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Final Gifts: Understanding the Special Awareness, Needs, and Communications of the Dying Paperback – February 3, 1997
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From Kirkus Reviews
Impressive insights into the experience of dying, offered by two hospice nurses with a gift for listening. The ``final gifts'' of the title are the comfort and enlightenment offered by the dying to those attending them, and in return, the peace and reassurance offered to the dying by those who hear their needs. Callanan and Kelley describe a phenomenon they term ``Nearing Death Awareness''--which resembles somewhat the near-death experience sometimes reported by individuals revived after being clinically dead. Nearing Death Awareness, however, develops slowly, and the dying person seemingly drifts for a time between two worlds. Attempts by the dying to communicate about this awareness, often expressed in symbolic language or gestures, may be misunderstood by those around them, who dismiss the expressions as mere ``confusion.'' According to the authors, dying messages fall into two categories: descriptions of what they are experiencing (such as the places they see, the presence of others no longer alive, or their knowledge of when death will occur) and requests for what the dying need for a peaceful death (a reconciliation, for instance, or the removal of some barrier to departure). To illustrate, Callanan and Kelley include numerous examples of Nearing Death Awareness from their years of caring for the dying. And they offer practical advice not only to involved family members but also to professional caregivers on how to recognize, understand, and respond to a dying person's messages. No lugubriousness or false cheerfulness here, but acute observations and astute advice on a difficult topic. -- Copyright ©1992, Kirkus Associates, LP. All rights reserved. --This text refers to an out of print or unavailable edition of this title.
“A treasure–clear, authentic, responsible, and profoundly moving.” —Sandol Stoddard, author of The Hospice Movement
“Beautifully written, illuminating and reassuring…Final Gifts is truly a gift to us all.” —Judy Tatelbaum, author of The Courage to Grieve
“These richly told stories enable us to respond to the dying in new and authentic ways.” —Ira R. Byock, M.D., author of Dying Well: The Prospect for Growth at the End of Life
“Impressive insights into the experience of dying, offered by two hospice nurses with a gift for listening…They offer practical advice not only to involved family members but also to professional caregivers on how to recognize, understand, and respond to a dying person’s messages.” —Kirkus Reviews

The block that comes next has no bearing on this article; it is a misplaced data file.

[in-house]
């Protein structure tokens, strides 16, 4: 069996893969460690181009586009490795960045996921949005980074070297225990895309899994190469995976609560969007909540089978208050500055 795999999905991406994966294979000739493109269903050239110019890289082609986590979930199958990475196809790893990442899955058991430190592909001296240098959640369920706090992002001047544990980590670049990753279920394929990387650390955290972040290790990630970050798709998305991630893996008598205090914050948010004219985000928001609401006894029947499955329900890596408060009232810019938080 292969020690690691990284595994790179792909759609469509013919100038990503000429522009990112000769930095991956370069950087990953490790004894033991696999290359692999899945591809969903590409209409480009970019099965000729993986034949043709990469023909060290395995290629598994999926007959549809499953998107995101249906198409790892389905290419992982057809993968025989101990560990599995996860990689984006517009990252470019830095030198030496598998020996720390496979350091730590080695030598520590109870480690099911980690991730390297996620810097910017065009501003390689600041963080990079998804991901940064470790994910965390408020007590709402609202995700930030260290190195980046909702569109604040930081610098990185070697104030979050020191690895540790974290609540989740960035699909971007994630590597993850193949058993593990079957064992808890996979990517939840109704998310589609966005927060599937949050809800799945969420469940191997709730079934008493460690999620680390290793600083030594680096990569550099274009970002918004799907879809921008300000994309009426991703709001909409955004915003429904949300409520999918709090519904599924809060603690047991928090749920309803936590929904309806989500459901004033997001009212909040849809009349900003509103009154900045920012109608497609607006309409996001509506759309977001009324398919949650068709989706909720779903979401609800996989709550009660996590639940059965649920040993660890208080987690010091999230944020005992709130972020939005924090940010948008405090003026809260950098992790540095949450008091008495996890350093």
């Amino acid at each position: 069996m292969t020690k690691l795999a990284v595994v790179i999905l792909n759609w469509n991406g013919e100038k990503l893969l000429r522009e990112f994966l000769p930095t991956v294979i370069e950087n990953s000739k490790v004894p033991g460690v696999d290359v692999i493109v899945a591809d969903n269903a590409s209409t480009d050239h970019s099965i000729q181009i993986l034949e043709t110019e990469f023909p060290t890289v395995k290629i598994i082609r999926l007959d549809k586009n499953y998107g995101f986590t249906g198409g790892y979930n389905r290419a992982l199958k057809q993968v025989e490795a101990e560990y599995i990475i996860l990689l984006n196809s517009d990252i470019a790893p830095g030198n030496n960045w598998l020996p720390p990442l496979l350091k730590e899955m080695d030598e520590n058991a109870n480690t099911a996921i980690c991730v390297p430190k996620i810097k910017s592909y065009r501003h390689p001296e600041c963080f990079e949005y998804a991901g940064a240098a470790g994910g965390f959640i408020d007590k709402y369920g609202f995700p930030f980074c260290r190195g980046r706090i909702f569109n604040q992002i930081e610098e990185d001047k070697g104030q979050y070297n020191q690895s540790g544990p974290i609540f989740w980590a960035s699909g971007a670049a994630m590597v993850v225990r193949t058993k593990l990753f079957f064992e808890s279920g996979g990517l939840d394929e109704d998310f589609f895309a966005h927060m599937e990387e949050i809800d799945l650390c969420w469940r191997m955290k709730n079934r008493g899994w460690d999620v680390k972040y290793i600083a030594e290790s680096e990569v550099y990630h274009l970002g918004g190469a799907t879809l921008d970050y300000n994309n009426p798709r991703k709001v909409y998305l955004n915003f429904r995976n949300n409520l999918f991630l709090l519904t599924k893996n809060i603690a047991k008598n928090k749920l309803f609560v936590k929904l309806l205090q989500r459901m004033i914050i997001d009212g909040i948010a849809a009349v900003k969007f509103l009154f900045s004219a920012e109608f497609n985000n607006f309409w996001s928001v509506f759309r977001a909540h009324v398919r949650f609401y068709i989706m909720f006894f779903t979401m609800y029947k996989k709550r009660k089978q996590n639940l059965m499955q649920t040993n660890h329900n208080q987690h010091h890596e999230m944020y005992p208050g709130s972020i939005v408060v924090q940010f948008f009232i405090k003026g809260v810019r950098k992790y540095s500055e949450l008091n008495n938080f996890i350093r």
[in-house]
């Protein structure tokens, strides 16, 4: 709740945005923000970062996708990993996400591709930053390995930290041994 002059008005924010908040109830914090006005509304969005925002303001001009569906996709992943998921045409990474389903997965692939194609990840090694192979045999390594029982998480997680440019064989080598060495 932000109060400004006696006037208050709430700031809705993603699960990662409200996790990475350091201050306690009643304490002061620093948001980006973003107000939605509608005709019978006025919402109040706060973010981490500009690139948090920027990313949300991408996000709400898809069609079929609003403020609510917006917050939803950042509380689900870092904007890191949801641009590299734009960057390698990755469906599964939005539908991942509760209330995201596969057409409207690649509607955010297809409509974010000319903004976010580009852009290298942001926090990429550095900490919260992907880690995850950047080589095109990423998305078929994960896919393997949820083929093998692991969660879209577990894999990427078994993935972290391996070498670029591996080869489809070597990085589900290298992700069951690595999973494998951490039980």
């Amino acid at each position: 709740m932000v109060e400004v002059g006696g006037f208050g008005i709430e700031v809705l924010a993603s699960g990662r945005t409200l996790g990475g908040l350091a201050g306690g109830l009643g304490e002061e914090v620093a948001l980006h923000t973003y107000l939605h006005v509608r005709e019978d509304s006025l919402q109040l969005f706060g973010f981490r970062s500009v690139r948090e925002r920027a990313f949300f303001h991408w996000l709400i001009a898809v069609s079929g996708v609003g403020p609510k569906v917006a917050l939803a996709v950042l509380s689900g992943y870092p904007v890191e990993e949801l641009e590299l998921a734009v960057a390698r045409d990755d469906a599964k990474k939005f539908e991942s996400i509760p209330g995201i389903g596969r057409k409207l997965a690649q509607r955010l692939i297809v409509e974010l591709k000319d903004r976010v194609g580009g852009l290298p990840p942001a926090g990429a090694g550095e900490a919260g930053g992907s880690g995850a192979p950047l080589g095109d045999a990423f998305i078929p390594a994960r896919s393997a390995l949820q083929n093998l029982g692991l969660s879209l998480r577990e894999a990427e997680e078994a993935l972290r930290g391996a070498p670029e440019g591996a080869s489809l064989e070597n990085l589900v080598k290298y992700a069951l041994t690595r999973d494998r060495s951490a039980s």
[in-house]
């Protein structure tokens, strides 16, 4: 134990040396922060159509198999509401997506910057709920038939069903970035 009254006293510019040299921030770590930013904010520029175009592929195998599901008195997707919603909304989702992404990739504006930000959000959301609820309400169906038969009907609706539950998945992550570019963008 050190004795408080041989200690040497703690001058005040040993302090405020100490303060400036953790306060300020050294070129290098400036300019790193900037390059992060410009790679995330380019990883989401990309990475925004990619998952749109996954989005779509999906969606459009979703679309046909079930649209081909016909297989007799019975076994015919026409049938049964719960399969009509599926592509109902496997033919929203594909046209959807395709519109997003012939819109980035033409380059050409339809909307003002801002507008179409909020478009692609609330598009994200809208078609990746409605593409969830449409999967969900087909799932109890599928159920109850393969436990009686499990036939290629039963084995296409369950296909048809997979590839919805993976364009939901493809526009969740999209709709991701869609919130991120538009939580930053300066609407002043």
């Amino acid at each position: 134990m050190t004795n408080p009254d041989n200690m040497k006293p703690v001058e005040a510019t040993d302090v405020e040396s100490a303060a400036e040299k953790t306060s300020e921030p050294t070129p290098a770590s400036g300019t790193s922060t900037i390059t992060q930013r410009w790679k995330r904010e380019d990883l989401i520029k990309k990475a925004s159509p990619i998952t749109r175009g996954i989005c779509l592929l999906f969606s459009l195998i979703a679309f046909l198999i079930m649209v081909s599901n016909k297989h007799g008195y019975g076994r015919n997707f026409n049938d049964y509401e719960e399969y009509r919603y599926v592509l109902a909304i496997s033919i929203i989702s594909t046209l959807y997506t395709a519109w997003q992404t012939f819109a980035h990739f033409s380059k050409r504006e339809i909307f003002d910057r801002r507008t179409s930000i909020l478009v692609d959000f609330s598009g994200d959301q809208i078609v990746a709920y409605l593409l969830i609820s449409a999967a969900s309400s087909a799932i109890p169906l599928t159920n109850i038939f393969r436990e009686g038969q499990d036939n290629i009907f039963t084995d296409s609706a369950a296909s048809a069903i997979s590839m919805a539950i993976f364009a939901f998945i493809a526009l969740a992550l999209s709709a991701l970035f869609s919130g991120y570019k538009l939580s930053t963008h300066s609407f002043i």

“A hopeful, helpful work…provides a gentle way to think about the unthinkable.”—Publishers Weekly
“A treasure…‘must’ reading for anyone working with the dying, or living with a dying person or life-threatening illness, or thinking about the process.”—Vital Signs
“Maggie Callanan and Patricia Kelley have garnered a wisdom and sensitivity, and cultivated a keen observation that only the dying could teach.”—Sunrise
“Insightful. Final Gifts is a significant contribution. Experienced hospice nurses Maggie Callanan and Patricia Kelley shed important light on human experience at the end of life. I highly recommend this helpful book to all who care for the dying.”—Dr. Balfour Mount, Professor of Palliative Medicine, McGill University
“Irrespective of belief system, age or diagnosis of the dying person, Final Gifts conveys the awe and profundity of the moments surrounding death that we all feel.” —Madalon Amenta, R.N., M.D., Public Health Editor of The Hospice Journal
Top customer reviews
I ordered the book and the first pages I opened up to related to how someone who is dying might really know in their soul 'when' that is going to occur (Nearing Death Awareness) and in small ways prepare their loved ones. Individual's stories are brief, but well written and thought provoking. I found myself thinking back to what I'd read over and over again during the next few days.
My mother was diagnosed with lung cancer over a year ago, and subsequently the doctors found she had a separate cancerous tumor (non-metastatic) on her pancreas. She has two aortic anyuersms and doctors really aren't sure why she is still with us, but continue to give her palliative care in the form of chemotherapy and pain meds to extend her life. At the same time, we try to prepare for her departure.
As a caregiver this book is helping me to understand a bit more about what my mother is going through and remind me to be present in all my interactions with her, as even the mundane ones my be Final Gifts. I'm grateful my friend recommended this book to me and I would recommend it to others who are helping a friend or family member who is dying.
Even if you somehow never have to deal first hand with the issues raised in this book, it is well worth the read. Beautifully moving, it provides real life experiences of dying and death, and the implications they provide on what comes next. These nurses are a real inspiration, and gives a completely different view on hospice care.
It helped tremendously when two years after I lost my mother, my Dad was dying of PSP, bed ridden, uncommunicative and not eating. It took away the normal panic of the situation and allowed me to see was was natural and perfectly normal in difficult circumstances, thus allowing me to be a better care giver. Thanks so much ladies.